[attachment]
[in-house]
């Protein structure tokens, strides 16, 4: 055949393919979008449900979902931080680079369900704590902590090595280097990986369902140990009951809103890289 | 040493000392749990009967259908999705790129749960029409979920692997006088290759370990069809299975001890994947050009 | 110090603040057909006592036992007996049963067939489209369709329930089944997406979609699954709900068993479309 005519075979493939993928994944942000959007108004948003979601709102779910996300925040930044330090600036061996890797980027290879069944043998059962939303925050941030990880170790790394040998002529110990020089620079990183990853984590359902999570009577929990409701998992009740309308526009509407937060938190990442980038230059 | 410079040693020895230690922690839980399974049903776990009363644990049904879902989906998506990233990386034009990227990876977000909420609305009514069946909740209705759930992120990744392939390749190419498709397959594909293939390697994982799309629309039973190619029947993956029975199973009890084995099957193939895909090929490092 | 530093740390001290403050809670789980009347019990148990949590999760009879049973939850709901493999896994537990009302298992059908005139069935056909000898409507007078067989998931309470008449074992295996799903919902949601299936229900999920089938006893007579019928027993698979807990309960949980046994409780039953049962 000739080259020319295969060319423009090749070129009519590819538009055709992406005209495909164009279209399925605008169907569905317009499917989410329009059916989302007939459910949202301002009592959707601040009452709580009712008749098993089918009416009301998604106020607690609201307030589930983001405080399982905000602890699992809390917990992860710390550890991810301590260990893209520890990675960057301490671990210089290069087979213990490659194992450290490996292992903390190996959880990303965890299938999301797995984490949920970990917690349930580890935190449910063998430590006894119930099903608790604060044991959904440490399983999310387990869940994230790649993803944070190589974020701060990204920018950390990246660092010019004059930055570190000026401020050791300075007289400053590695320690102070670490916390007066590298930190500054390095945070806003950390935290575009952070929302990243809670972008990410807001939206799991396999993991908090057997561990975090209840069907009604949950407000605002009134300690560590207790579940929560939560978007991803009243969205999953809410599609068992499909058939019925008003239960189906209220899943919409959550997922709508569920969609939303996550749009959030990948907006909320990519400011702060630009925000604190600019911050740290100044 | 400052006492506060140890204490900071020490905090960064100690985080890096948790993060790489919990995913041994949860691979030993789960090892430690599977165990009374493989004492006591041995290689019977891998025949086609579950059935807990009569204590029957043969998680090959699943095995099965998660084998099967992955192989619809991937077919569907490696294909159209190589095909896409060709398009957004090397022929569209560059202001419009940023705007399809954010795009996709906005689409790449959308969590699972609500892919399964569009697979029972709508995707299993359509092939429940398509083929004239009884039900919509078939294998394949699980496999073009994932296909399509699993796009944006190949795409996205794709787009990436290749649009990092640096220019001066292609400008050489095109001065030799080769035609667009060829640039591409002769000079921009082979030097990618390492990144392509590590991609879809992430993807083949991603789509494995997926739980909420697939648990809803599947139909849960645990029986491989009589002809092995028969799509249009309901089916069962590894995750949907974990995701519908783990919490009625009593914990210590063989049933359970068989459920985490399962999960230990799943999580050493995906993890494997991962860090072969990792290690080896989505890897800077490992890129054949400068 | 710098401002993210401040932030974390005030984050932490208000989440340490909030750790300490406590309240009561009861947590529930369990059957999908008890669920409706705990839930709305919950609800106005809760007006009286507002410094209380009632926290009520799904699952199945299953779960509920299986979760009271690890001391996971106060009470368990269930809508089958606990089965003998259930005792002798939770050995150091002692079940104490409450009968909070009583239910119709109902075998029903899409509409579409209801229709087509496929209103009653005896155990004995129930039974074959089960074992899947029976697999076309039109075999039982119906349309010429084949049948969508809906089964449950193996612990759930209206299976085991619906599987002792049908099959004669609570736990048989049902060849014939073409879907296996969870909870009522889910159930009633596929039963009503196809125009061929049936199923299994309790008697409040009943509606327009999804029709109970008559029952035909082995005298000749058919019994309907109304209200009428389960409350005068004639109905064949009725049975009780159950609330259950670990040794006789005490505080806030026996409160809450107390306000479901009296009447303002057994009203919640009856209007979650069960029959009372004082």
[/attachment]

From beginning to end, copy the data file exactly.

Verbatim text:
[in-house]
């Protein structure tokens, strides 16, 4: 055949393919979008449900979902931080680079369900704590902590090595280097990986369902140990009951809103890289 | 040493000392749990009967259908999705790129749960029409979920692997006088290759370990069809299975001890994947050009 | 110090603040057909006592036992007996049963067939489209369709329930089944997406979609699954709900068993479309 005519075979493939993928994944942000959007108004948003979601709102779910996300925040930044330090600036061996890797980027290879069944043998059962939303925050941030990880170790790394040998002529110990020089620079990183990853984590359902999570009577929990409701998992009740309308526009509407937060938190990442980038230059 | 410079040693020895230690922690839980399974049903776990009363644990049904879902989906998506990233990386034009990227990876977000909420609305009514069946909740209705759930992120990744392939390749190419498709397959594909293939390697994982799309629309039973190619029947993956029975199973009890084995099957193939895909090929490092 | 530093740390001290403050809670789980009347019990148990949590999760009879049973939850709901493999896994537990009302298992059908005139069935056909000898409507007078067989998931309470008449074992295996799903919902949601299936229900999920089938006893007579019928027993698979807990309960949980046994409780039953049962 000739080259020319295969060319423009090749070129009519590819538009055709992406005209495909164009279209399925605008169907569905317009499917989410329009059916989302007939459910949202301002009592959707601040009452709580009712008749098993089918009416009301998604106020607690609201307030589930983001405080399982905000602890699992809390917990992860710390550890991810301590260990893209520890990675960057301490671990210089290069087979213990490659194992450290490996292992903390190996959880990303965890299938999301797995984490949920970990917690349930580890935190449910063998430590006894119930099903608790604060044991959904440490399983999310387990869940994230790649993803944070190589974020701060990204920018950390990246660092010019004059930055570190000026401020050791300075007289400053590695320690102070670490916390007066590298930190500054390095945070806003950390935290575009952070929302990243809670972008990410807001939206799991396999993991908090057997561990975090209840069907009604949950407000605002009134300690560590207790579940929560939560978007991803009243969205999953809410599609068992499909058939019925008003239960189906209220899943919409959550997922709508569920969609939303996550749009959030990948907006909320990519400011702060630009925000604190600019911050740290100044 | 400052006492506060140890204490900071020490905090960064100690985080890096948790993060790489919990995913041994949860691979030993789960090892430690599977165990009374493989004492006591041995290689019977891998025949086609579950059935807990009569204590029957043969998680090959699943095995099965998660084998099967992955192989619809991937077919569907490696294909159209190589095909896409060709398009957004090397022929569209560059202001419009940023705007399809954010795009996709906005689409790449959308969590699972609500892919399964569009697979029972709508995707299993359509092939429940398509083929004239009884039900919509078939294998394949699980496999073009994932296909399509699993796009944006190949795409996205794709787009990436290749649009990092640096220019001066292609400008050489095109001065030799080769035609667009060829640039591409002769000079921009082979030097990618390492990144392509590590991609879809992430993807083949991603789509494995997926739980909420697939648990809803599947139909849960645990029986491989009589002809092995028969799509249009309901089916069962590894995750949907974990995701519908783990919490009625009593914990210590063989049933359970068989459920985490399962999960230990799943999580050493995906993890494997991962860090072969990792290690080896989505890897800077490992890129054949400068 | 710098401002993210401040932030974390005030984050932490208000989440340490909030750790300490406590309240009561009861947590529930369990059957999908008890669920409706705990839930709305919950609800106005809760007006009286507002410094209380009632926290009520799904699952199945299953779960509920299986979760009271690890001391996971106060009470368990269930809508089958606990089965003998259930005792002798939770050995150091002692079940104490409450009968909070009583239910119709109902075998029903899409509409579409209801229709087509496929209103009653005896155990004995129930039974074959089960074992899947029976697999076309039109075999039982119906349309010429084949049948969508809906089964449950193996612990759930209206299976085991619906599987002792049908099959004669609570736990048989049902060849014939073409879907296996969870909870009522889910159930009633596929039963009503196809125009061929049936199923299994309790008697409040009943509606327009999804029709109970008559029952035909082995005298000749058919019994309907109304209200009428389960409350005068004639109905064949009725049975009780159950609330259950670990040794006789005490505080806030026996409160809450107390306000479901009296009447303002057994009203919640009856209007979650069960029959009372004082």